Politics & Government

NC Labor Commissioner Cherie Berry says she won’t run in 2020

North Carolina Labor Commissioner Cherie Berry won’t run for a sixth term in 2020.

Berry, a Republican, made the announcement Tuesday at a meeting of the NC Council of State in downtown Raleigh.

Members of the council stood and applauded after her announcement. Gov. Roy Cooper thanked Berry for letting the bipartisan group of elected officials know first. Berry, 72, has held the office since 2001, after serving in the state House.

Two Democrats have announced they are running for labor commissioner, The News & Observer has reported: Jessica Holmes, an attorney and the Wake County Board of Commissioners chairwoman, and Eva F. Lee, a Raleigh tax attorney.

In a typically low-profile job, Berry has become widely known in part because her photo can be seen in North Carolina’s elevators, which the labor department inspects. She acknowledged that those photos, along with her name that is usually mispronounced as a rhyme, helped her gain popularity. (It’s actually pronounced Shuh-REE Berry.)

She laughed about it in a brief interview Tuesday morning with The N&O.

“I was surprised that it kind of took on a life of its own and become the kind of cult-thing that it is,” she said, adding that she regulates about 28,000 elevators across the state.

A parody Twitter account refers to her as the “Elevator Queen.” Songs have been written about her.

Berry’s popularity hasn’t always shielded her from controversy.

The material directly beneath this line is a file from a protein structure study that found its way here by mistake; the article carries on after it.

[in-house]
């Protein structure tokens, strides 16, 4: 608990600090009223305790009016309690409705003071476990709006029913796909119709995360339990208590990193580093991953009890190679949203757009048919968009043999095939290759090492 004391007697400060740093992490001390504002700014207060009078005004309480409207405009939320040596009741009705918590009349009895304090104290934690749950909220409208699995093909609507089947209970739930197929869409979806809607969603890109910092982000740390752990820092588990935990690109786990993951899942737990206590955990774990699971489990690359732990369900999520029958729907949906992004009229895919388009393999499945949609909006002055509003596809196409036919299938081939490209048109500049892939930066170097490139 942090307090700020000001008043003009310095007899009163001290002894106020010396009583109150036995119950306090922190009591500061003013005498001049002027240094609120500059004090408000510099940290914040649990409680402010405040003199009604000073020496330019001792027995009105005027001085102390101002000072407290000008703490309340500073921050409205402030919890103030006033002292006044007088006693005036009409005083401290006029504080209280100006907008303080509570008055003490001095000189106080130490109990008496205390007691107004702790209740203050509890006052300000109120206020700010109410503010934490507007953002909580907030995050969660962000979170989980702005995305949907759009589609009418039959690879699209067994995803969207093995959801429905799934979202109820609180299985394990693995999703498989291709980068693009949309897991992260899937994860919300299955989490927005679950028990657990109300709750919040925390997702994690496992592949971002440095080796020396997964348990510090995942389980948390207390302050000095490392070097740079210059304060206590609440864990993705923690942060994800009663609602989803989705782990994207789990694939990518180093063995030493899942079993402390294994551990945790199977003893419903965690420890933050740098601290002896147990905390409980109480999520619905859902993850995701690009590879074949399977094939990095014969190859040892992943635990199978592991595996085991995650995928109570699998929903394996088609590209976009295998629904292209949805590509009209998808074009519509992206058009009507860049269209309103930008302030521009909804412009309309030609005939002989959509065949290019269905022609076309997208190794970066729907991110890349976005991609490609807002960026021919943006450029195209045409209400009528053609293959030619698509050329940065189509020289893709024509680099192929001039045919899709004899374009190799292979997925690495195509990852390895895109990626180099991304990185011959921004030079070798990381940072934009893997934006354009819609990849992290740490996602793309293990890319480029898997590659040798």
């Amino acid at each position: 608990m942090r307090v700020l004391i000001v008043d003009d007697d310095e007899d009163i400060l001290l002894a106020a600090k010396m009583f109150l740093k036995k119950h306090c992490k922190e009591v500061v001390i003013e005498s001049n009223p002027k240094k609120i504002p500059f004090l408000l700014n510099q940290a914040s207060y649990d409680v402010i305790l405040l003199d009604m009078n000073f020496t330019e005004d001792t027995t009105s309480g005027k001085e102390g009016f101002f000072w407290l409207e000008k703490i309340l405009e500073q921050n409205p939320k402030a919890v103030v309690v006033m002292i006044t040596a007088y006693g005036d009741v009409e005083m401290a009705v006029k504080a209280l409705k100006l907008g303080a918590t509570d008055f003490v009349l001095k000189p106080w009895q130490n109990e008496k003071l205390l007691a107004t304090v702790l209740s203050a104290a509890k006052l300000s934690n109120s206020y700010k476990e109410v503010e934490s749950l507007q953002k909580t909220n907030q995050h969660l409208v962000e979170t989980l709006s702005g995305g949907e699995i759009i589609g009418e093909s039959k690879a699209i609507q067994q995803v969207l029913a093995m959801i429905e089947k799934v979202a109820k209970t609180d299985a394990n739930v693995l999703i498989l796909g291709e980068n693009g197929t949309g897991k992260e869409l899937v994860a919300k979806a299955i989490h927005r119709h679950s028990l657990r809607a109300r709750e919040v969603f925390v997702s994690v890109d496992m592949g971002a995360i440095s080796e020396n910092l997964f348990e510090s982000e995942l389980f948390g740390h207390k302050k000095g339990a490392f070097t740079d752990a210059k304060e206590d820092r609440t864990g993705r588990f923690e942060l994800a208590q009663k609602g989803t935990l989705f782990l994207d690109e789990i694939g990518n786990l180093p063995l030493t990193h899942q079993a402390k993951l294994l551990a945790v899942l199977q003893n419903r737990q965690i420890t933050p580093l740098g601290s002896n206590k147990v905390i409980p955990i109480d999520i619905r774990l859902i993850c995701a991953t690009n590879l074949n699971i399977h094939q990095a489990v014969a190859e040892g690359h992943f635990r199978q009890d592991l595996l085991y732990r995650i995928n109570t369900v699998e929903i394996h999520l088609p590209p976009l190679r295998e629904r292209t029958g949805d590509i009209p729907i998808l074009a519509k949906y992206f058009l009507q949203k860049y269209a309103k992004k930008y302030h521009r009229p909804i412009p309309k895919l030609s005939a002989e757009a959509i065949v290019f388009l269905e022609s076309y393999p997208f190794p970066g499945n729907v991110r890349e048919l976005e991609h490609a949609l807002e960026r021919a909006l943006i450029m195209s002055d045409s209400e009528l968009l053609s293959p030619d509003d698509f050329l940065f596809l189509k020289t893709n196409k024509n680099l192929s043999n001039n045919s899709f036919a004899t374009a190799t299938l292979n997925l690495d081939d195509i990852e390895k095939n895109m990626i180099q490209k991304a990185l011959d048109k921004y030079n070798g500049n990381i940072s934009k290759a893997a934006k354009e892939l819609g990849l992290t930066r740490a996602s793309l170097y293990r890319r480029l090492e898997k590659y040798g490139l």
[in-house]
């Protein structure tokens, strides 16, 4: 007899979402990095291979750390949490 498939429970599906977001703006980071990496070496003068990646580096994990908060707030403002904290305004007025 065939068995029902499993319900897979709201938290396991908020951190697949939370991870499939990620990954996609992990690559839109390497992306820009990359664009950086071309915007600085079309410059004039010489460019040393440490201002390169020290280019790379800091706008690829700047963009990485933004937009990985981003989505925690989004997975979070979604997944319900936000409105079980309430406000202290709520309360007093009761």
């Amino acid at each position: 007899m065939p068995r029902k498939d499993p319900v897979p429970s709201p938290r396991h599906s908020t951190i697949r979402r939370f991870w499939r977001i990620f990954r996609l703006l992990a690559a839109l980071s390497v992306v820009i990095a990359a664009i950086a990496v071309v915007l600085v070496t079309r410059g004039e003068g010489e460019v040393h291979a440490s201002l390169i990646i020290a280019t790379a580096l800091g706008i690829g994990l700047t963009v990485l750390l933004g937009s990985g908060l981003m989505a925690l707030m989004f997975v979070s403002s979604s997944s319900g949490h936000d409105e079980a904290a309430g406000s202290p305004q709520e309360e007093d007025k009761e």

Some believe the elevator photos gave Berry an unfair advantage in elections. Charles Meeker, her Democratic opponent in the 2016 election, said he’d remove the photos if elected, as reported by Indyweek.

Berry believes the photos are reassuring. She said little kids “don’t pitch a fit when they get on (elevators) because they think and believe that I will keep them safe. I love the little kids and the way they look at it.”

Berry’s biggest accomplishment, she says, has been partnering with businesses that need help improving workplace safety.

“We’ve gotten the Department of Labor a presence with the people of North Carolina that we’re not a regulatory agency so much as we’re an agency that will partner with them and will help them achieve safe workplaces,” she said Tuesday.

Her business-friendly strategy has also prompted criticism. A News & Observer series, “The Reluctant Regulator,” chronicled Berry’s department’s slow response to helping workers who got stiffed by their employers.

Without being specific, Berry alluded to some of that criticism on Tuesday. But said she’s proud of the work she’s done.

Businesses are “calling us now and asking for our help and that’s what we’ve been trying to have happen,” she said.

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